SAMPLER - 4-Shaft, 4-Block.
Warp-faced Rep Sampler for 4-Shaft Weavers
Warp-faced rep is characterized by "ribs" formed by the alternation of thick and thin picks of weft. A thick pick is followed by a thin pick of weft on the opposite weave shed. Below is a thread by thread draft for a 4-shaft, 4-block rep weave sampler based on a point twill threading.

The pattern color is turquoise, and the background color is lilac. There are four different threading blocks. The pattern color (turquoise) alternates with the background color (lilac) throughout the entire threading. Block 1 is threaded on shafts 1 and 3, with turquoise threaded on shaft 1and lilac on shaft 3. Repeat this threading for desired width of the block. For instance, if you are using 3/2 cotton, with a sett of 30 ends per inch, you might decide to thread an inch of Block 1. This means you'd thread turquoise on shaft 1 and lilac on shaft 2, repeating 15 times for a total of 30 ends.
Block 2 is threaded on shafts 2 and 4, turquoise on shaft 2, lilac on shaft 4. Repeat this threading for desired width. If Block 2 is another inch wide, repeat the threading sequence 15 times.
Block 3 is threaded on shafts 3 and 1, turquoise on shaft 3, lilac on shaft 1. Repeat for desired width.
Block 4 is threaded on shafts 4 and 2, turquoise on shaft 4, lilac on shaft 2. Repeat for desired width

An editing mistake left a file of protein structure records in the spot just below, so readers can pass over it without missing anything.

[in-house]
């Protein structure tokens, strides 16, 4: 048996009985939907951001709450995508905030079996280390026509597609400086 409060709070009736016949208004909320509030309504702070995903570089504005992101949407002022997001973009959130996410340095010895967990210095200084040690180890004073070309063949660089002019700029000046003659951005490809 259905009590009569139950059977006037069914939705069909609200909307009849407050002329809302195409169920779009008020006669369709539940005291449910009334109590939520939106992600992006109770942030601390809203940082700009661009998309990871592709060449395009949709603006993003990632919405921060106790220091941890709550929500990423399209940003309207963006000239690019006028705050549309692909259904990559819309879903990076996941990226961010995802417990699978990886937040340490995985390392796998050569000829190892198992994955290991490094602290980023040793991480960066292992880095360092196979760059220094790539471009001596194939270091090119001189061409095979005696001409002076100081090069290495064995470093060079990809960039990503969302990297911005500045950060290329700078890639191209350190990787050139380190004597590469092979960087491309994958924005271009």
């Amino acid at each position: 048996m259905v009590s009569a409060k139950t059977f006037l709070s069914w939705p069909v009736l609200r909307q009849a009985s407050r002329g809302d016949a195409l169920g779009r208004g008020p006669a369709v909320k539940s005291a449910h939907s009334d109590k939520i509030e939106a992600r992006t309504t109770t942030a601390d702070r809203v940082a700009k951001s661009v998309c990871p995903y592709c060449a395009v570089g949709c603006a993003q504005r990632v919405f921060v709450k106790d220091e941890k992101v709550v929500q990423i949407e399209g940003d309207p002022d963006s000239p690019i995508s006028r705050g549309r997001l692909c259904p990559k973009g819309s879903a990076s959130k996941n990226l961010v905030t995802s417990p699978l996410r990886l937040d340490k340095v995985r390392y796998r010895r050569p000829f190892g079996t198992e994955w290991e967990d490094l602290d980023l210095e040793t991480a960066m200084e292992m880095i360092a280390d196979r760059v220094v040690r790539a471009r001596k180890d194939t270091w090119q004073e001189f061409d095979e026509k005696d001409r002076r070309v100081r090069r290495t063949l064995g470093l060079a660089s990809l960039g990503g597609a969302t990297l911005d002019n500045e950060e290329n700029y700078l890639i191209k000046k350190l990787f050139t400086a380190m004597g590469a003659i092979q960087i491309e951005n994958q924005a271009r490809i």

. Notice that the pattern colored end is threaded on the shaft which gives it name to the Block.

Notice the threading blocks ascend in the order of 1, 2, 3, 4, and descend 3, 2, 1. This is a threading based on a point twill ... 1 2 3 4 3 2 1. If you saw this draft as a profile draft, it would look like the diagram below. I could have shown the draft in graphic black and white, but chose to make the pattern color turquoise, and the background color lilac to correspond with the thread by thread draft above.

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Now look back at the thread by thread draft to see how it corresponds to the profile draft.
Notice also that in the thread by thread draft, there are rectangles under the tie-up box ... tall rectangles indicate a thick pick, while narrow rectangles indicate the thin pick which locks it into place. When shafts 1 and 2 are raised for the thick pick, the other two shafts (or opposite shafts) 3 and 4 are raised for the thin pick. You can repeat these two combinations for the "height" of the thick and thin picks that you want. In fact, you could weave the whole textile in one stripe combination. Below on the left is a profile draft showing the four different stripe combinations you can create with this threading. When written as a profile draft, only the "thick picks" are indicated. The thin picks are "implied". So if you raise shafts 2 and 3 for the thick pick (as in the second example below on the left), you'll need to lift the remaining two shafts for the thin pick, namely shafts 1 and 4. On the right side are more profile treadlings to try out.

Suggested setts for cotton:
carpet warp: 30 to 36 epi
3/2 cotton: 30 epi
5/2 cotton: 36 epi
8/2 cotton: 48 epi
10/2 cotton: 54 epi
Thick pick weft should be at least seven times heavier than warp. If using 3/2 cotton, try seven strands 3/2 cotton wound together on one shuttle, and 5/2 cotton as thin pick. There are also many different rug weight cottons to sample. Look in your stash for other substitutes.You can also use cloth cut into strips.
The number of thick and thin picks thrown for each pair of shed openings depends on how high you want that block to be. It's weaver's' choice.